BWW Interviews: This Show Is an Adventure!
"It's the heart that makes it fun! The adrenalin gets going; we are all so engrossed in each other with different stories developing every night. There are always discoveries being made. This show is an adventure every single night!"
The speaker is actor-dancer Carson Twitchell, who is talking about Maine State Music Theatre's latest hit, the Patti Colombo staging of Seven Brides for Seven Brothers, which opened July 17th at the Pickard Theatre in Brunswick, Maine. Twitchell is part of a six-person panel assembled at the Curtis Memorial Library on July 23 for the third Peek Behind the Curtain talkback. Joined by Barbara Whidden, MSMT's Director of Development, Kristen Thomas, House Manager, Leo Stagg, Technical Director, and fellow actors (Ruth) and Merill West (Dorcas), the panelists spoke with BWW's Carla Maria Verdino-Süllwold about the thrill of this exuberant musical.
For Twitchell "adventure" has an extra special meaning because the actor jumped into his role of Caleb at the eleventh hour, replacing the injured Eric Stretch. He tells the story to the amazed audience: "I live in LA, and I got a call late Sunday evening from Patti Colombo. She asked me,'What are you doing? We need you in Maine five minutes ago.' I had done the production in LA with Patti a year and a half ago, and I knew I would love to work with her again. So I was on the red eye four hours later. I got in, went to the grocery store, and then straight to music and tech rehearsal. Everyone was so friendly and accommodating that there was little or no stress."
Well, or at least that's how a professional like Twitchell made it look when he and the rest of the cast opened two days later to rave reviews. Colombo, Artistic Director, Curt Dale Clark, and the entire MSMT staff breathed a collective sigh of relief. "I was pleasantly surprised how much I remembered," Twitchell succinctly sums up the experience.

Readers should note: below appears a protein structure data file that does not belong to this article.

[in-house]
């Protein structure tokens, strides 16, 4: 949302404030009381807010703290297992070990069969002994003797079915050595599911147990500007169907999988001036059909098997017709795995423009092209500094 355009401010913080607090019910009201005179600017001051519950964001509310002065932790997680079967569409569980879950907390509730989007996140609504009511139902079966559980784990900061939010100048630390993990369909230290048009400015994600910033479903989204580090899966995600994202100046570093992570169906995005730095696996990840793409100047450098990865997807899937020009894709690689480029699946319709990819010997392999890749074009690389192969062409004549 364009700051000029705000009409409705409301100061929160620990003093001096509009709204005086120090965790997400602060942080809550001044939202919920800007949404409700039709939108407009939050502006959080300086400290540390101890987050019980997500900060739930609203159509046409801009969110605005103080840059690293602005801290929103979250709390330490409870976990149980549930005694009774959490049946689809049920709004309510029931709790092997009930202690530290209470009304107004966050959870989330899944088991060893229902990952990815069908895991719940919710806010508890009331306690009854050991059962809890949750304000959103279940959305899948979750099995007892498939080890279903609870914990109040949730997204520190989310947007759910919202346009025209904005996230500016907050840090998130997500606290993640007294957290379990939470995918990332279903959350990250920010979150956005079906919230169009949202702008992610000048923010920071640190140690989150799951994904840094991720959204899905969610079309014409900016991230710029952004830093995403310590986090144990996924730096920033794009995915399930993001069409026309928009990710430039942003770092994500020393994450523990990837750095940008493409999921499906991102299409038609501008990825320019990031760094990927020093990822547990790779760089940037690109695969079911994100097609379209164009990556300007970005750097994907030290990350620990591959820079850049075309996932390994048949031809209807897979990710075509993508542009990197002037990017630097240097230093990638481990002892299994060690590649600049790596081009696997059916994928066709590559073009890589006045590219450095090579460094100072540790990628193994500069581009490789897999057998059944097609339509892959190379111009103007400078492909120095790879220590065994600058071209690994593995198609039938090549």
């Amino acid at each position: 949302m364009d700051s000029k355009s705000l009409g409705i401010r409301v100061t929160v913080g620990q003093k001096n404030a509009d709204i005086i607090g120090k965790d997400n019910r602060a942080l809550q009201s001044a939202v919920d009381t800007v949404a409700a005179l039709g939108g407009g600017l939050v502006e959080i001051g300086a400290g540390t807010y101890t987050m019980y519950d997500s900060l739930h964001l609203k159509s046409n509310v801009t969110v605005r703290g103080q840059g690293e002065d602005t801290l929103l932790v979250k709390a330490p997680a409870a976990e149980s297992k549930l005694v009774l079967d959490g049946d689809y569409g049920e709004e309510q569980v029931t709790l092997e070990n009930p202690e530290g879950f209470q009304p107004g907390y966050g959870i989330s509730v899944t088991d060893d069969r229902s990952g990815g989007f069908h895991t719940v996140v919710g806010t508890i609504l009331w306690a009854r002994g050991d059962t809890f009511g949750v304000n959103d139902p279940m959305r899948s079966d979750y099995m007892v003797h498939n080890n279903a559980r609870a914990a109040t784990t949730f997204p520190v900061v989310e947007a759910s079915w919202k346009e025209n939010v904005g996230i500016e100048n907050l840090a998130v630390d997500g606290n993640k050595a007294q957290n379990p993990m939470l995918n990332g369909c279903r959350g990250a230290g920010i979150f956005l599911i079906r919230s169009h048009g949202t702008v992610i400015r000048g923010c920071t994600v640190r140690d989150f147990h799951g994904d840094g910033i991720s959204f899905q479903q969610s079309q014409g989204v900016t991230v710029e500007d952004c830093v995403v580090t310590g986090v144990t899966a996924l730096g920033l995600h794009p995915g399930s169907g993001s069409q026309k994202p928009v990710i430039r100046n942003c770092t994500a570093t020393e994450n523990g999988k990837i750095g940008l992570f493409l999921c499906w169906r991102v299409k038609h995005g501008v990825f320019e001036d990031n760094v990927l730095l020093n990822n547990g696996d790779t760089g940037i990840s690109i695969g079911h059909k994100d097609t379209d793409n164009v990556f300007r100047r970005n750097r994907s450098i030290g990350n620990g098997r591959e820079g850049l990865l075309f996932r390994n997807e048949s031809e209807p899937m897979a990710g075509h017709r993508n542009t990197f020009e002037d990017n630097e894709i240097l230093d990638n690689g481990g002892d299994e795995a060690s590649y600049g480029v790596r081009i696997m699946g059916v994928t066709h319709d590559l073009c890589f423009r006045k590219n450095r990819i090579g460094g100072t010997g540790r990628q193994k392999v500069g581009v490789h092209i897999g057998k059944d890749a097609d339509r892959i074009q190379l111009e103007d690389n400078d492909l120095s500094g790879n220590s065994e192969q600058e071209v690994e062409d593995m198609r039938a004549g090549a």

"Such is show business," muses Barbara Whidden, who explains that "for economic reasons MSMT does not employ understudies." She recounts another near mishap of several years ago, when the Eliza Doolittle in My Fair Lady lost her voice on the morning of the opening. Whidden remembers how one of the cast members suggested that his girlfriend, who had performed the role, could substitute. "As it would happen, she had just paid him a visit and was at the bus station ready to go back to NYC. We drove to the station, put her in the car; she sang a little and read some dialogue right there in the car, and we drove straight to wardrobe. She went on that night with the script, but when she got to "Isn't It Loverly," she put down the script and just sang beautifully. The entire staff exhaled," Whidden chuckles, "and it's funny to tell about it now, but it was SCARY then!"
The ability of a committed ensemble like the MSMT company to field curve balls is part of the resilience necessary for a successful life in the theatre. The young professionals talk freely about the risks and joys of their profession. Twitchell says that being successful involves "walking the fine line between being arrogant and believing in yourself, not comparing yourself to anyone else, because no one else will be as good at being who I am as I, myself, am. You just have to be an individual and bring your A-game and hope for the best."
"You have to love what you are doing," Heverly insists.
Asked about the dangers involved in a production as energetic as Seven Brides with incredible athletic and balletic dancing and tumbling, Twitchell jokes, "There are flying human beings everywhere."
"It requires the people on stage to be very smart and spatially aware because otherwise, lots of injuries happen because of hesitation," Stagg adds. "These guys practice over and over until it is in their muscle memory."
"You can't think about the risk," Heverly says. "You have to just go out on stage and go for it. It's all about trusting your partner and staying fit."